Remember the scenario "mail related to candidates that are interviewing today” that Shishir talked about in one of the previous posts?  If so, have you been wondering “How did they do that?”  My name is Kati Dimitrova, a developer on the WinFS API team, and I’d like to introduce you to one of the WinFS technologies that make that scenario possible: WinFS rules.

For those of you not familiar with this scenario, you can find it in full here.  In summary, Mary is a recruiter who has a dreadful time trying to manage and track candidates throughout her day across multiple applications.  Her day is an ongoing battle with her mailbox, constantly flagging the flood of incoming email in order to ensure the necessary and appropriate follow-ups happen for each candidate. Using WinFS, Mary is able to get her recruiting application and email application to seamlessly cooperate to allow her to automatically track “mail related to candidates that are interviewing today.”

So what are WinFS rules about and how do they enable this scenario? 

First and foremost, WinFS rules are persistable units of logic.  In this scenario, Mary creates the query “candidates that are interviewing today” through her WinFS-enabled recruiting application and persists it.  But how is the query persisted?  As a WinFS item.  In fact, all WinFS rules, including queries, are items.  This has many advantages.  To start with, rules can be created, manipulated, stored and secured in the same manner as all other items.

Further, WinFS rules are about discovery and sharing of persisted logic among applications.  Because rules are WinFS items, they can also be queried for, discovered and shared among applications just like all other WinFS items.  In this scenario, Mary can easily find and use the query “candidates that are interviewing today” from her email application even though she created it through her recruiting application.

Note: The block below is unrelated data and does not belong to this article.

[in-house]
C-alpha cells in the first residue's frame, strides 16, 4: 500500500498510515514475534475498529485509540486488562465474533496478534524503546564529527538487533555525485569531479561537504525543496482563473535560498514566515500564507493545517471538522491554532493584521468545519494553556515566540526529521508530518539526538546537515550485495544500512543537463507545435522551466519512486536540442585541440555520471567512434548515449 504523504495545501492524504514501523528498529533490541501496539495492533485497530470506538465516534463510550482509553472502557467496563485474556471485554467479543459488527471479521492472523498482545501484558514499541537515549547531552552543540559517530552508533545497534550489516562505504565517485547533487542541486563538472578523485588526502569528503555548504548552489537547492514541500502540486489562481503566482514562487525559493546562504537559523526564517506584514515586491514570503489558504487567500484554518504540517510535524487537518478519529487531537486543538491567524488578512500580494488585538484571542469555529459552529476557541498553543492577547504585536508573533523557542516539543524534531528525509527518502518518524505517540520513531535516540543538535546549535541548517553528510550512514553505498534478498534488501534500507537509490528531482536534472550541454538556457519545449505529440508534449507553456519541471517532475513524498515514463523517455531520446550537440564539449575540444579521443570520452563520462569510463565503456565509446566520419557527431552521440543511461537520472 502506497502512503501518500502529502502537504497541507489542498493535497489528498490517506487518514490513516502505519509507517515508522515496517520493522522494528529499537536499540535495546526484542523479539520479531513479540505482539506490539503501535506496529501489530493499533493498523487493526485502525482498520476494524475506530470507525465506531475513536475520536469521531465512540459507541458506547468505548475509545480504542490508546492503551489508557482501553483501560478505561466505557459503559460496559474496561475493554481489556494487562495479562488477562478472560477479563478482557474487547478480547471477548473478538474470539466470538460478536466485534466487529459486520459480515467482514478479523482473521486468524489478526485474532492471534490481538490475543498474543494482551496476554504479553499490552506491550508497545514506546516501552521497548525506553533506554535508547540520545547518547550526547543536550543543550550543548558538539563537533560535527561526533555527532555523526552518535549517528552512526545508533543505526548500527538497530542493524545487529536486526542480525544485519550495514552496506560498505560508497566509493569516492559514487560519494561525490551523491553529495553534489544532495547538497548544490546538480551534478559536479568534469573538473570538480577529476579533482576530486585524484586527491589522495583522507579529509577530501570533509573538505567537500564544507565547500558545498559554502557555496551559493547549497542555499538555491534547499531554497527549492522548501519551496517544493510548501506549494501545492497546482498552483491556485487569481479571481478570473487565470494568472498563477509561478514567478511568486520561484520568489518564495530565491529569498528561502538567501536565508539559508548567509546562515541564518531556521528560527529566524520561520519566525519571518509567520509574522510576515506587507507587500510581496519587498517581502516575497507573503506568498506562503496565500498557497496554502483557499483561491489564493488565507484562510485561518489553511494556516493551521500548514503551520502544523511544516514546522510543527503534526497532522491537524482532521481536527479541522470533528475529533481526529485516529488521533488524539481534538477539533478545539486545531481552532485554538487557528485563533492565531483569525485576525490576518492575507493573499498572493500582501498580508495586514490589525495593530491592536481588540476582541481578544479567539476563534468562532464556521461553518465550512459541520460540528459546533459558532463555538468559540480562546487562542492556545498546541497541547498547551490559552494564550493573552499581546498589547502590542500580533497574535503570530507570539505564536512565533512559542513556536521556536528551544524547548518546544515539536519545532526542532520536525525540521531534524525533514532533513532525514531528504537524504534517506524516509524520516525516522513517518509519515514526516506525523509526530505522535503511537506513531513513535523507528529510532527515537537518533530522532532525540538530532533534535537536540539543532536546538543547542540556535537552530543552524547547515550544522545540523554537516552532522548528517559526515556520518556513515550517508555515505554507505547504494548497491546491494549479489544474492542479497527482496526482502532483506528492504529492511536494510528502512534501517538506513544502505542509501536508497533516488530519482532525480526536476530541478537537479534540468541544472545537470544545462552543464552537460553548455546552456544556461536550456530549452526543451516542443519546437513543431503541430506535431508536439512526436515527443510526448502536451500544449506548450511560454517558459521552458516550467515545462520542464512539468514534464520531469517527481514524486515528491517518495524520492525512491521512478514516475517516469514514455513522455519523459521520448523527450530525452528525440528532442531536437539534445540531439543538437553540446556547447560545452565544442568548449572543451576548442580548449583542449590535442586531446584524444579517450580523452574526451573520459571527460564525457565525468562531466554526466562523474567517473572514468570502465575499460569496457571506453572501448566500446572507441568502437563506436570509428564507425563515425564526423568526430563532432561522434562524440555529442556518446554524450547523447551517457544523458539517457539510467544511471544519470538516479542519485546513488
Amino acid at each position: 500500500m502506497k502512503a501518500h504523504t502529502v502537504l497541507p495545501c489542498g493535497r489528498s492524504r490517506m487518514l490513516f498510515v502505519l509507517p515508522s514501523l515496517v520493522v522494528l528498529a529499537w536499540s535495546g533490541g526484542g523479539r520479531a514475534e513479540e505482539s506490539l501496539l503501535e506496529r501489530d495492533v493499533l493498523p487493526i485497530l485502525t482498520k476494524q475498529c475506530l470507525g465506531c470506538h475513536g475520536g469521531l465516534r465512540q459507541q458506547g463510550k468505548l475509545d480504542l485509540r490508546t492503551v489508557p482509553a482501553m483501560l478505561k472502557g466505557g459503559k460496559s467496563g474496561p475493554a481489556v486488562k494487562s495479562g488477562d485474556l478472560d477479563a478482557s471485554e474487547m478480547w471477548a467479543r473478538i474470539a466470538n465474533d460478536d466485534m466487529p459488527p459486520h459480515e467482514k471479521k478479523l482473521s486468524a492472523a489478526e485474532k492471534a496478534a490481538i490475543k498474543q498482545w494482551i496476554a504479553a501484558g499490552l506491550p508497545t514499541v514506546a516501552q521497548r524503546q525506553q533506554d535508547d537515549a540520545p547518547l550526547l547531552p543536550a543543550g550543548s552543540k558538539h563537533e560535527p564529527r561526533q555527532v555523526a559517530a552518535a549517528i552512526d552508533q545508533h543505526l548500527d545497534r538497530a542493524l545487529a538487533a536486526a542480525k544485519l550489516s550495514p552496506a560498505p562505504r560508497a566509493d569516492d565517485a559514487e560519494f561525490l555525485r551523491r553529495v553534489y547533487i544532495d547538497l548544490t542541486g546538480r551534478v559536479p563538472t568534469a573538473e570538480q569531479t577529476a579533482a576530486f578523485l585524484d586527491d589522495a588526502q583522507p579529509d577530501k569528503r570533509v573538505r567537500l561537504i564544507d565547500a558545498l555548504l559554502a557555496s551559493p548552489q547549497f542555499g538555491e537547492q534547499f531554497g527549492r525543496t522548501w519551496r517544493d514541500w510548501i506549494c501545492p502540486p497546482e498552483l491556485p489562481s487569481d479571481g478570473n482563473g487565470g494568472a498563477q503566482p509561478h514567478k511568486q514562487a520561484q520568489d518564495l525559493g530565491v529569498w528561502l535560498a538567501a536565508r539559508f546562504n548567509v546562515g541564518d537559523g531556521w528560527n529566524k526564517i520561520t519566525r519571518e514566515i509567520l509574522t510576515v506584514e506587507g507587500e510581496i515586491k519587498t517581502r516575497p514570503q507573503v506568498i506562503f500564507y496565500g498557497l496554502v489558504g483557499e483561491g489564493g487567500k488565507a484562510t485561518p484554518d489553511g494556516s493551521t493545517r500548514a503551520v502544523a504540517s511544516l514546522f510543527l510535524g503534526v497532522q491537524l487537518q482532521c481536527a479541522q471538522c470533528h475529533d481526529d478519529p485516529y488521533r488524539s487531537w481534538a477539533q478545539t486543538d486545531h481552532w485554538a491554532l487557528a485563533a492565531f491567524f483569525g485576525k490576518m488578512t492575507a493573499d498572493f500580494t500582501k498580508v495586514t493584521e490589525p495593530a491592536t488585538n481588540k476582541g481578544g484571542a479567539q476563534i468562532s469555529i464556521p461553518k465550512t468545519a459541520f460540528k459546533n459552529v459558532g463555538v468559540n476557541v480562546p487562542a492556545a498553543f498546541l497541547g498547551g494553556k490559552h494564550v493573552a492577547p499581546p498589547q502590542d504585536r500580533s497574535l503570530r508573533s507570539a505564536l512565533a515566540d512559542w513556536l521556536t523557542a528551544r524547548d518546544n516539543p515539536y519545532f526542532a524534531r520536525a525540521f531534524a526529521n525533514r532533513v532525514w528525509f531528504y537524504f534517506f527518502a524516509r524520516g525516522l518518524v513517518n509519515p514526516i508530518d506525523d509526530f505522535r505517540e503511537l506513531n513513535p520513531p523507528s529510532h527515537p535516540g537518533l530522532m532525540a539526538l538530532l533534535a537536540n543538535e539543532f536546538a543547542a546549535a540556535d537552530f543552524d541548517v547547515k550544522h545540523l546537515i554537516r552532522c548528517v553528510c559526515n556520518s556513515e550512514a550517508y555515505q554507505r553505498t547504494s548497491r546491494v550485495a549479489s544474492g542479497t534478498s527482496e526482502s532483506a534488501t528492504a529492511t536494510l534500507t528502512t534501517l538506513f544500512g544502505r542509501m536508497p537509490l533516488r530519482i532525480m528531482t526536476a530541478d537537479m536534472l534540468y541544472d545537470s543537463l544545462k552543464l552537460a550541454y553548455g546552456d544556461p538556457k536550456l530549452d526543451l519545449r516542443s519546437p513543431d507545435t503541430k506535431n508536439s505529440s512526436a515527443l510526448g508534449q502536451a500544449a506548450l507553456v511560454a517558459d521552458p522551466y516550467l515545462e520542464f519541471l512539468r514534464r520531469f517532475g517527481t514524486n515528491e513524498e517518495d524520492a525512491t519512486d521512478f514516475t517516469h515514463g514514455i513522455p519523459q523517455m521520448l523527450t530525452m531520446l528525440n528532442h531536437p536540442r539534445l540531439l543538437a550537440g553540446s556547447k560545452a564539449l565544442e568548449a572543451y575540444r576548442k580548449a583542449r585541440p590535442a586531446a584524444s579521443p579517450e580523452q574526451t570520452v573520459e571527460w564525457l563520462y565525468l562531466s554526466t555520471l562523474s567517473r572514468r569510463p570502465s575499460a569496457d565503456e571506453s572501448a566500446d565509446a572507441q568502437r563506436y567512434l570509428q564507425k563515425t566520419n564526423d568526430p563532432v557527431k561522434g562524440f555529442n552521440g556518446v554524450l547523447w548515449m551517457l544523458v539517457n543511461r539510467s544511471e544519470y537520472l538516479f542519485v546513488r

Finally, WinFS rules are about re-usability and composition.  Not only can Mary find the query she created in her recruiting application, she can re-use it in her email application to create a new query “mail related to candidates that are interviewing today” that refers to the original query.  Note that composition of rules is true composition; if Mary changes the logic that defines the query “candidates that are interviewing today,” those changes will affect the results of the query “mail related to candidates that are interviewing today.”

Let’s also briefly touch on some other capabilities of WinFS rules that go beyond this scenario.  There are actually several other types of rules besides query.  I will mention just one of them here – property rule.  With property rules you can define new properties on item types without modifying or extending the schema for that type.  The values for these properties are defined as computations over existing item data or other data that can be accessed through WinFS.  For example, an email application can expose capabilities for creating a “Color” property for messages and allow each user to define the value of “Color” using their own logic.  Mary, for example, may wish to color all messages that belong to the results of the query “mail related to candidates that are interviewing today” in red.

I hope this information will entice you to try out WinFS rules, and hopefully facilitate you to develop some really exciting WinFS applications!

[Author: Kati Dimitrova]